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Poem by Mary Robinson

Ode to the Moon

PALE GODDESS of the witching hour;
Blest Contemplations placid friend; 
Oft in my solitary bowr,
I mark thy lucid beam
From thy crystal car descend,
Whitening the spangled heath, and limpid sapphire stream. 

And oft, amidst the shades of night
I court thy undulating light;
When Fairies dance around the verdant ring,
Or frisk beside the bubbling spring,
When the thoughtless SHEPHERDS song
Echoes thro the silent air,
As he pens his fleecy care,
Or plods with sauntring gait, the dewy meads along. 

CHASTE ORB! as thro the vaulted sky
Feathry clouds transparent sail; 
When thy languid, weeping eye,
Sheds its soft tears upon the painted vale; 
As I ponder oer the floods,
Or tread with listless step, thembowring woods,
O, let thy transitory beam,
Soothe my sad mind, with FANCYS aery dream. 

Wrapt in REFLECTION, let me trace 
Oer the vast ethereal space, 
Stars, whose twinkling fires illume 
Dark-browd NIGHTS obtrusive gloom; 
Where across the concave wide; 
Flaming METEORS swiftly glide; 
Or along the milky way, 
Vapours shoot a silvery ray;
And as I mark, thy faint reclining head, 
Sinking on Oceans pearly bed;
Let REASON tell my soul, thus all things fade. 

The Seasons change, the garish SUN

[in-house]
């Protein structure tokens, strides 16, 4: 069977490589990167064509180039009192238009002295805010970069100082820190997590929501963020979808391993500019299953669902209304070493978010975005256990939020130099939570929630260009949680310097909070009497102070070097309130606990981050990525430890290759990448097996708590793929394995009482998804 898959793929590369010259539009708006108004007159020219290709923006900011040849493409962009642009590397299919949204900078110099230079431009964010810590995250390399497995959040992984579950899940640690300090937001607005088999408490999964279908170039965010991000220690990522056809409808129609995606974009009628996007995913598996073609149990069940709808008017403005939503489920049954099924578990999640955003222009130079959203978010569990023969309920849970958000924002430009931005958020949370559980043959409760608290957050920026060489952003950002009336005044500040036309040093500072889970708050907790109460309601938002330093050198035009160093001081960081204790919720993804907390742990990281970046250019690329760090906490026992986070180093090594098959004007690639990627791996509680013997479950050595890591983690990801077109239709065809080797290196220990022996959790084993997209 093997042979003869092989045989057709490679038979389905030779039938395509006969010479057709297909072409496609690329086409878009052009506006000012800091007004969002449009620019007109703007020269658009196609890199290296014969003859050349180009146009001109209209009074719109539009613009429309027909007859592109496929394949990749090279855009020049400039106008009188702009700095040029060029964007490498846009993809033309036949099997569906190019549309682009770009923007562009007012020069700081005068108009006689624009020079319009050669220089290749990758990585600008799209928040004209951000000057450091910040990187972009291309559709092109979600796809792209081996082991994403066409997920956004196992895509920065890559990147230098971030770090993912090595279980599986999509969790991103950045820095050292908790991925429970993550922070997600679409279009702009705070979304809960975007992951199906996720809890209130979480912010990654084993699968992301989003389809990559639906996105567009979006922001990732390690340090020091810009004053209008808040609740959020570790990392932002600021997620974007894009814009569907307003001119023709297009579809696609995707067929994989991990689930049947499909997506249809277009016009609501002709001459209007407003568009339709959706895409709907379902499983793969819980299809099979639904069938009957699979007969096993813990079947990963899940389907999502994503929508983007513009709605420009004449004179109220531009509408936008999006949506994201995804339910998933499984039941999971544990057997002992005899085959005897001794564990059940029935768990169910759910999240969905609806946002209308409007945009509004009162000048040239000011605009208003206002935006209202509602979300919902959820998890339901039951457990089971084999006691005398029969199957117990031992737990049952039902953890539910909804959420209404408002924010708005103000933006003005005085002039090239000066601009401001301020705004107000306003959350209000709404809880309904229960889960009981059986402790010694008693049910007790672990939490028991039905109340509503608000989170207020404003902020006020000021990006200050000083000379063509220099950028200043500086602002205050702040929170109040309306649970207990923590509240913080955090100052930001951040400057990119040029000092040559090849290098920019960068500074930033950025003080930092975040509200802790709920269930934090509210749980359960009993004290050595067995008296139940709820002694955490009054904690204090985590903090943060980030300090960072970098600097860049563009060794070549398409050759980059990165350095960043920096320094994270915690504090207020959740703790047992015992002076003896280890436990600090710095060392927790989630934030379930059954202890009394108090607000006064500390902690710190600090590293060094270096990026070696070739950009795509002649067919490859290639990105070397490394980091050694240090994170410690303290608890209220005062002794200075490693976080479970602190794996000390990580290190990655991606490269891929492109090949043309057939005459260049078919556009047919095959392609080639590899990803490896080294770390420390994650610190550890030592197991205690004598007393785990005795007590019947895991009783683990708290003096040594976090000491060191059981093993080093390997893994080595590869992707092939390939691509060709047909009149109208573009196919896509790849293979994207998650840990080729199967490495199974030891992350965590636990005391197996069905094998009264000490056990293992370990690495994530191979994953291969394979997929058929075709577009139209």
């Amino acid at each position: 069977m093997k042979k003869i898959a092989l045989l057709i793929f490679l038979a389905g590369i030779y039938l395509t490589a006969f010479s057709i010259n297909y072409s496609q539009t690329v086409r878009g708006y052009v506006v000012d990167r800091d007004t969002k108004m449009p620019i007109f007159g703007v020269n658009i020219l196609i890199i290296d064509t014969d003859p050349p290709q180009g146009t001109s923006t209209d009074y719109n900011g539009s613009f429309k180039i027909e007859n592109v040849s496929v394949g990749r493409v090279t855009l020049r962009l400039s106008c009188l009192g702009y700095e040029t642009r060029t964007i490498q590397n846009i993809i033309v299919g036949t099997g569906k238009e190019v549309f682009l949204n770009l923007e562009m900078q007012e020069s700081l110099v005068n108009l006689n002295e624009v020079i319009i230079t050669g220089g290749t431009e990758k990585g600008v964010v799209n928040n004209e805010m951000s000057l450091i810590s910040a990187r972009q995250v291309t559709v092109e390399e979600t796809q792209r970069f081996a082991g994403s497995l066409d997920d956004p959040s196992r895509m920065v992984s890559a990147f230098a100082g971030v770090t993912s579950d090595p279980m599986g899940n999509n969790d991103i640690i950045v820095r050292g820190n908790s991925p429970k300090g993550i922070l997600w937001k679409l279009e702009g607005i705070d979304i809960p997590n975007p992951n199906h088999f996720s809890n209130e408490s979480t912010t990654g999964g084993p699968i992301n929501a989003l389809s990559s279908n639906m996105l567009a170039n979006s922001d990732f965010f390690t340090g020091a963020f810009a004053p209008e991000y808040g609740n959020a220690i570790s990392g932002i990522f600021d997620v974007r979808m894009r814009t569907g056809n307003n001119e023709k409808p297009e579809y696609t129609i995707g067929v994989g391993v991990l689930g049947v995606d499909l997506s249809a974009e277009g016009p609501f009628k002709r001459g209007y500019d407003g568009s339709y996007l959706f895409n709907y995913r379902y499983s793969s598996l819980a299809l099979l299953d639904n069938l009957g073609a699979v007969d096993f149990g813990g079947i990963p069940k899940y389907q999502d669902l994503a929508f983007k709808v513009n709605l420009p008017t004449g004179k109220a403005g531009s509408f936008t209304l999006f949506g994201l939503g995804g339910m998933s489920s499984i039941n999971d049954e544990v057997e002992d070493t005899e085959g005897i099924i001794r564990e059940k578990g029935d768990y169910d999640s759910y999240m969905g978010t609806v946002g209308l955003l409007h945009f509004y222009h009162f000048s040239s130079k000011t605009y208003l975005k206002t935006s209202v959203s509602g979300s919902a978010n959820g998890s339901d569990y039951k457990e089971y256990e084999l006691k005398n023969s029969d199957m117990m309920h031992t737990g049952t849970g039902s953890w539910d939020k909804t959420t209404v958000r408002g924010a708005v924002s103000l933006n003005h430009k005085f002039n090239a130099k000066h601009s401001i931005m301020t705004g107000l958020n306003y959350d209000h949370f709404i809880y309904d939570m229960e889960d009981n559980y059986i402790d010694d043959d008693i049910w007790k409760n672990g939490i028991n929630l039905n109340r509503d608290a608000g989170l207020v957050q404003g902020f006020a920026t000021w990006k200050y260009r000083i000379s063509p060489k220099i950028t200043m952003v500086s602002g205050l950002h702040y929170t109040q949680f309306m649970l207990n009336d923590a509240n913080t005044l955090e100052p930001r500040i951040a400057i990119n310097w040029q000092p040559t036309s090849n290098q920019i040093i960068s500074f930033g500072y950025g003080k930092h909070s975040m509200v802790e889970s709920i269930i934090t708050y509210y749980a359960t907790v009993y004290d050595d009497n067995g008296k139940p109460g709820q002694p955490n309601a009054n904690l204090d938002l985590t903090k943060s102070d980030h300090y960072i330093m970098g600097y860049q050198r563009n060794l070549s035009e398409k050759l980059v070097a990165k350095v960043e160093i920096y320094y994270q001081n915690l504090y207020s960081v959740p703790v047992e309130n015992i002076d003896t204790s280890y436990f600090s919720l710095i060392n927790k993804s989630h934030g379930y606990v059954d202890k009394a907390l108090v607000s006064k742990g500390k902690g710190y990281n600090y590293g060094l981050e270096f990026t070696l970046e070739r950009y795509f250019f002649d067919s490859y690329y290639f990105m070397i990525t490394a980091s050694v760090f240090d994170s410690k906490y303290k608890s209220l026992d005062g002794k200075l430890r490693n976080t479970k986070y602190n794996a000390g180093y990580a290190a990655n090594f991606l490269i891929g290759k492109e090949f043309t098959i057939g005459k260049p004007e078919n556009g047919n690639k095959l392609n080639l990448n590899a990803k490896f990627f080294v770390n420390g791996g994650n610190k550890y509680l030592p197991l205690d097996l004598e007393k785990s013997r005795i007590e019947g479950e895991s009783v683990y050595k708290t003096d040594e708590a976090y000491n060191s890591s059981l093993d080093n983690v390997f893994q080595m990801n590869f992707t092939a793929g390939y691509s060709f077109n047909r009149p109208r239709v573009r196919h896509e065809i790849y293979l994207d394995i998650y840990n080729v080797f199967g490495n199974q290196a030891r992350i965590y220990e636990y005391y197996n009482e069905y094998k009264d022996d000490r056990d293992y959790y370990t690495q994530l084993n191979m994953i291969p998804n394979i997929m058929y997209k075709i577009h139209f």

When Days burning car hath run
Its fiery course, no more we view,
While oer the mountains golden head,
Streakd with tints of crimson hue,
Twilights filmy curtains spread,
Stealing oer Natures face, a desolating shade. 

Yon musky FLOWR, that scents the earth;
The SOD, that gave its odours birth; 
The ROCK, that breaks the torrents force; 
The VALE, that owns its wandring course; 
The woodlands where the vocal throng 
Trill the wild melodious song; 
Thirsty desarts, sands that glow, 
Mountains, capd with flaky snow; 
Luxuriant groves, enamelld fields,
All, all, prolific Nature yields,
Alike shall end; the sensate HEART,
With all its passions, all its fire,
Touchd by FATES unerring dart,
Shall feel its vital strength expire;
Those eyes, that beam with FRIENDSHIPS ray,
And glance ineffable delight,
Shall shrink from LIFES translucid day, 
And close their fainting orbs, in DEATHS impervious night. 

Then what remains for mortal powr;
But TIMES dull journey to beguile;
To deck with joy, the winged hour,
To meet its sorrows with a patient smile; 
And when the toilsome pilgrimage shall end, 
To greet the tyrant, as a welcome friend.

Mary Robinson

Mary Robinson's other poems:
  1. Sonnet to Evening
  2. Sonnet to My Beloved Daughter
  3. Sonnet 40. On the Low Margin
  4. Sonnet 42. Oh! Canst Thou Bear
  5. Sonnet 24. O Thou! Meek Orb

Poems of the other poets with the same name:

  • Thomas Hood Ode to the Moon ("Mother of light! how fairly dost thou go")

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